Ever since the city of Portland granted a land use permit to oil transport company Zenith Energy last fall, backpedaling on its August 2021 decision to deny the permit on the grounds that Zenith's operations were in conflict with the city's climate goals, climate activists have called on the city to reverse course once again.
Activists failed to rouse Portland Commissioner Dan Ryan, who previously oversaw the Bureau of Development Services (BDS), which granted Zenith's Portland permit. They were again disappointed after failing to gain ground with current BDS Commissioner, Carmen Rubio. Rubio previously said climate issues top her political priorities list, but the commissioner didn't move to reverse the Zenith agreement.
Zenith opponents aren't backing down. This Sunday, June 11, a group of activists led by anti-oil and gas direct action group Mosquito Fleet will gather at Cathedral Park to call on Portland City Council to rescind the permit. Activists plan to form a fleet of kayaks, paddle boards, canoes, and motor boats on the Willamette River under the St. Johns Bridge—about two miles north across the river from the Zenith Energy Terminal on Northwest Front Street—to demonstrate against the crude oil transport company.
The company's operations have drawn heightened focus in the wake of several disastrous train derailments across the country.
"Zenith’s oil-by-rail poses a serious threat to the health and safety of Portland residents," Mosquito Fleet stated in an announcement of the planned demonstration. "Recent history teaches us that trains can derail and explode, and when those trains are carrying oil, they have particularly disastrous repercussions to community health and safety, and to the local environment."
The activist group organizes on-water protests across the Pacific Northwest. In May, they led a group of "kayaktivists" in a rally against Zenith on the Willamette River in south Portland. This time, the demonstration is part of a national week of action to "end the era of fossil fuels."
"Those we have called out in the past for their inaction are no longer sitting on their hands doing nothing, they are actively harming our community and climate by advancing the the fossil fuel industry’s power," Eloise Navarro, National Fossil Fuels Organizer with 350PDX and one of the event organizers, told the Mercury. "Each time our representatives give the fossil fuel industry more power, they deny the existence of the climate crisis. The Portland community knows that urgent climate action is needed, and we can no longer support politicians and representatives that turn their backs on the climate, our health, and our futures."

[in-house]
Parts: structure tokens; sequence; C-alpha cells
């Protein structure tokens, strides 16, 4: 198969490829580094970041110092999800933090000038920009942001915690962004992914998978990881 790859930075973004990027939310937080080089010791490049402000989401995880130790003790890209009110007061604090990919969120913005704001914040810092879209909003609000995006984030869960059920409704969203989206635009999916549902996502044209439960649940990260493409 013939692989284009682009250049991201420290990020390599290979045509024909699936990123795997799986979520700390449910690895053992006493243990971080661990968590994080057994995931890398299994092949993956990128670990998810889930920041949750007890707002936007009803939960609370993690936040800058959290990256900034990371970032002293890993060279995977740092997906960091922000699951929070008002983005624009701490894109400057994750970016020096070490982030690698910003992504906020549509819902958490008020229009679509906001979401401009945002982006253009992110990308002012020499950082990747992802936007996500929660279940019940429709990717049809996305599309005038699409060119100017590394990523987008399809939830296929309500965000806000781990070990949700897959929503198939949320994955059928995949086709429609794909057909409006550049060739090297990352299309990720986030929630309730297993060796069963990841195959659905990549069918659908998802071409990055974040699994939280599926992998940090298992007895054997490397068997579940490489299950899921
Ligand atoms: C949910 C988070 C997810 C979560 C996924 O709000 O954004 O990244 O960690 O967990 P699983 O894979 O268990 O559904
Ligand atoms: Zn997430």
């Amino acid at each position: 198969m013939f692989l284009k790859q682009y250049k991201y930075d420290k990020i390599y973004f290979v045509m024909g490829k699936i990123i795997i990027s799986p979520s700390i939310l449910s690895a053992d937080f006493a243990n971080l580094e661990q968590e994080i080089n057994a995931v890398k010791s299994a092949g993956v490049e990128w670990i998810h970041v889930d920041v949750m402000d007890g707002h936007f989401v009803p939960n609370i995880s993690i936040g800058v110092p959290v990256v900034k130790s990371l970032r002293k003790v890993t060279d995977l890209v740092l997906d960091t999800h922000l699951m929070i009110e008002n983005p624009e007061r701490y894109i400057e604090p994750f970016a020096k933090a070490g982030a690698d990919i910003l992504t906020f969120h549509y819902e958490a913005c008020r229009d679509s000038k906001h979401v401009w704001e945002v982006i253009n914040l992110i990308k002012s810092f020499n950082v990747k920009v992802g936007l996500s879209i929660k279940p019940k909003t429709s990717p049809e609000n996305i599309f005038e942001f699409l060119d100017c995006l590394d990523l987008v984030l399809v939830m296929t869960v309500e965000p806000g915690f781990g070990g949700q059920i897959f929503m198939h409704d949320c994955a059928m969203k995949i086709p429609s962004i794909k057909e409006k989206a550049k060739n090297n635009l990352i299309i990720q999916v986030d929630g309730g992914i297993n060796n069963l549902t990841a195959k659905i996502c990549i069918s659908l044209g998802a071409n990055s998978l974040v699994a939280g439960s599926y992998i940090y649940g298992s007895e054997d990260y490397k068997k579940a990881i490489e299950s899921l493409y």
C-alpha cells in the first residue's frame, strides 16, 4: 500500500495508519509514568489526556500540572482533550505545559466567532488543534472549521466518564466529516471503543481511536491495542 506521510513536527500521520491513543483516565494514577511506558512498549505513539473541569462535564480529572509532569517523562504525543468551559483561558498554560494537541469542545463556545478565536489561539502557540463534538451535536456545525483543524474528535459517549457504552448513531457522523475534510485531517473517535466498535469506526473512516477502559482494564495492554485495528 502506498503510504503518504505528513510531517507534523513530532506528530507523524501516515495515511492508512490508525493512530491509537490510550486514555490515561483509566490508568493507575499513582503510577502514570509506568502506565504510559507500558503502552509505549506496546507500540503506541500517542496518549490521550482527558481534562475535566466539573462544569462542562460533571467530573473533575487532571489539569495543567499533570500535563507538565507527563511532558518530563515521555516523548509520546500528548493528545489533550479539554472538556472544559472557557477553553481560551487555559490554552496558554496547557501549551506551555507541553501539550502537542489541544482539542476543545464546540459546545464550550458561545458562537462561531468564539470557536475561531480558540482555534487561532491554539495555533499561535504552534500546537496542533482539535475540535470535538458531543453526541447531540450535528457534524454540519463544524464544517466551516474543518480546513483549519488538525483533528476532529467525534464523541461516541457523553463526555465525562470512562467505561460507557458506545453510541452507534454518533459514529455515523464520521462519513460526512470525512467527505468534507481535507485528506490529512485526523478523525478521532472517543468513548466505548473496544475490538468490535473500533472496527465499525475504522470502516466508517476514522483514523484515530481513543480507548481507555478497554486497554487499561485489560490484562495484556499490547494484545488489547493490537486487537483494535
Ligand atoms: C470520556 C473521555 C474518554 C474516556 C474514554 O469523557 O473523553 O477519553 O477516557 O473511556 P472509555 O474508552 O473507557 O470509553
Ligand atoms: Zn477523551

Since last October, local climate activists have held several community forums dubbed "Rumble on the River," in an effort to spread awareness of their cause. The events have featured attorneys, nonprofit leaders and other climate-focused speakers. speakers such as Portland Audubon Director Bob Sallinger, climate and energy attorney Nick Caleb, Columbia Riverkeeper Conservation Director Dan Serres, former Oregon Seismic Safety Policy Advisory Commission Chair Jay Wilson, and more.
One of the caveats to Zenith's new permit agreement requires the energy company to transition to renewable diesel within five years. Opponents say given the risks associated with oil-by-rail transport, that's not good enough.
Critics say the biggest risk is the threat of Zenith's operations causing a catastrophic oil spill during the overdue Cascadia earthquake.
"In an earthquake, what seems like solid ground will liquefy and tanks may rupture, releasing as many as 193 million gallons of fuel and toxic substances into the air, water, and soil, harming wildlife and polluting the environment for decades," Mosquito Fleet's press release states.
Rubio's office maintains City Council cannot "create a special procedure" when it comes to approving Zenith's land use permit. She directs people concerned about the company's operations to the Oregon Department of Environmental Quality (DEQ), which is in the process of reviewing Zenith's air quality permit renewal application.
Activists are now calling on the DEQ to use its resources to stop the company's operations, but they still think City Council has more power than they're willing to admit. They'll continue to push Rubio and other city officials to use it.
"Instead of protecting our collective public health, safety and local natural resources, our elected officials are answering to the fossil fuel industry," Kelsey Baker, Project Director at Mosquito Fleet, told the Mercury. "That is why we are all here calling on City Council to have the courage to [rescind the permit they granted Zenith] and join us in fighting for a safer Portland and a livable future."
Sunday's event will be from 11:00 am to 4:00 pm. You can find more information and RSVP here.